The wave of loyalism during World War I proved too much for the League. Lindbergh was defeated in an election that saw many Democrats vote for Burnquist due to his "loyalty." After Lindbergh's defeat, delegates of the NPL and organized labor met separately, but worked closely to endorse new candidates. In doing so the League deviated from its principle of endorsing candidates of existing parties. Needing a party name to place their candidate on the ballot, the NPL and labor delegates agreed on the "Farmer-Labor Party."
The NPL declined in popularity during the 1920s, as the decade was prosperous for farmers. The formation of the Farmer-Labor party also drew the politically active. Though the NPL never gained a strong political foothold in Minnesota, the campaign of 1917–1918 remains a prominent chapter in the history of the Progressive Era. In 1925, the United States Supreme Court examined the events of the Minnesota Campaign and determined that the civil liberties of NPL members had been violated. The court ruled that states could not interfere with the Bill of Rights.
"Burnquist's Sand." Princeton Union, March 14, 1918.
"Farmers are the Better Bluffers." New Ulm Review, February 27, 1918.
Jenson, Carol. "Loyalty as a Political Weapon: The 1918 Campaign in Minnesota." Minnesota History 43, no. 2 (Summer 1972): 42–57.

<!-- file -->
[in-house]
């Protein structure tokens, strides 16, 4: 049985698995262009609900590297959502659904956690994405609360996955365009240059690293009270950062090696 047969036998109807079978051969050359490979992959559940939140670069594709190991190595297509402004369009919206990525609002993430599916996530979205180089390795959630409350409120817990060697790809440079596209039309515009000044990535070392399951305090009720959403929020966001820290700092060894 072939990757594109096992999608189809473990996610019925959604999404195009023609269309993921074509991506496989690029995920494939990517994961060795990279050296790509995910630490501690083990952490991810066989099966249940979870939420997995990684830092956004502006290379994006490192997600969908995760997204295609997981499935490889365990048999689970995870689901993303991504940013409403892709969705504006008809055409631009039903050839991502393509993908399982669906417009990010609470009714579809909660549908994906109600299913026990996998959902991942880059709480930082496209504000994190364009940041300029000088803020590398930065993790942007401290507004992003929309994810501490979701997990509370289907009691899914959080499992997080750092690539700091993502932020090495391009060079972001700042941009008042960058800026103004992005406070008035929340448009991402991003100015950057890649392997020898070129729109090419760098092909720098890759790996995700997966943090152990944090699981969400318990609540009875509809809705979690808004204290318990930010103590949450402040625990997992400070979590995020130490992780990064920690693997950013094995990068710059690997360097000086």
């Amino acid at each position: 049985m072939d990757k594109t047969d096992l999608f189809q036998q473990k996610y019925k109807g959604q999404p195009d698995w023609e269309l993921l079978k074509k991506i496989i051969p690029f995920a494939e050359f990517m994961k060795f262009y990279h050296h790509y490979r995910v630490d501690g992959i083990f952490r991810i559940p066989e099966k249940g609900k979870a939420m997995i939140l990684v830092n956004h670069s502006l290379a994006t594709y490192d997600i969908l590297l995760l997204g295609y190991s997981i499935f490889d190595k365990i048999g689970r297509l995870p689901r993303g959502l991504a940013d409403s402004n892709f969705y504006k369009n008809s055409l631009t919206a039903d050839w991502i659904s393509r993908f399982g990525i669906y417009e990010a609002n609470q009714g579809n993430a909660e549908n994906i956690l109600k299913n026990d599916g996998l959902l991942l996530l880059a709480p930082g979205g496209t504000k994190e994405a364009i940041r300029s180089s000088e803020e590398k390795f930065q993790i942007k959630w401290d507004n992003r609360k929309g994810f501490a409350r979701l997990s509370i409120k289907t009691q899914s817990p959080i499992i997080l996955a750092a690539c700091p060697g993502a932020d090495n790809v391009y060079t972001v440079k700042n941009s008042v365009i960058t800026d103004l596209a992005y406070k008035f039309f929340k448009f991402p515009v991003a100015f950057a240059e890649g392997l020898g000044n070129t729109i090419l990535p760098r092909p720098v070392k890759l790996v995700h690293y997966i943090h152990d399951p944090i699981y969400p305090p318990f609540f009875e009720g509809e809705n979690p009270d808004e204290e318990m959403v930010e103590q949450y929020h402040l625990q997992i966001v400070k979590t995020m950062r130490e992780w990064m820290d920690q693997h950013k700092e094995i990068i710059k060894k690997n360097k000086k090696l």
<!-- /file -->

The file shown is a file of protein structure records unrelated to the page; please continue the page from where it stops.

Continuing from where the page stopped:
Morlan, Robert L. Political Prairie Fire: The Nonpartisan League, 1915–1922. St. Paul: Minnesota Historical Society Press, 1985.
———. "The Nonpartisan League and the Minnesota Campaign of 1918." Minnesota History 34, no. 6 (Summer 1955): 221–232.
National Nonpartisan League Papers, 1915–1927 (microfilm)
Manuscript Collection, Minnesota Historical Society, St. Paul
Description: Correspondence and miscellany with particular focus on the NPL's efforts in Minnesota.
Henry G. Teigan Papers, undated and 1916–1941
Manuscript Collection, Minnesota Historical Society, St. Paul
Description: Correspondence and other material collected by Teigan as secretary of the National NPL.
"Nonpartisan League Head Under Arrest." Bemidji Daily Pioneer, February 28, 1918.
"Opening Campaign Rally!!" Willmar Tribune, April 24, 1918.
Starr, Karen. "Fighting for a Future: Farm Women of the Nonpartisan League." Minnesota History 48, no. 6 (Summer 1983): 255–262.
On March 19, 1918, delegates of the Minnesota Nonpartisan League meet at the Pioneer Building in St. Paul to adopt a party platform and nominate candidates for office. A two-day rally follows that inaugurates one of the most tumultuous campaigns in Minnesota history.
The Nonpartisan League (NPL) is formed in North Dakota.
The NPL moves its headquarters from Fargo, North Dakota to St. Paul.
Charles A. Lindbergh Sr. is endorsed as the NPL's candidate for governor. He and members of the League face violent opposition during the campaign.
The NPL has over fifty thousand members in Minnesota.
NPL candidates are defeated in Minnesota elections and the organization is greatly damaged by accusations of disloyalty.
The NPL declines in Minnesota during a prosperous decade for farmers.
The United States Supreme Court decides that the rights of NPL members had been violated in Minnesota during the 1917–1918 election. The court rules that states cannot interfere with the Bill of Rights.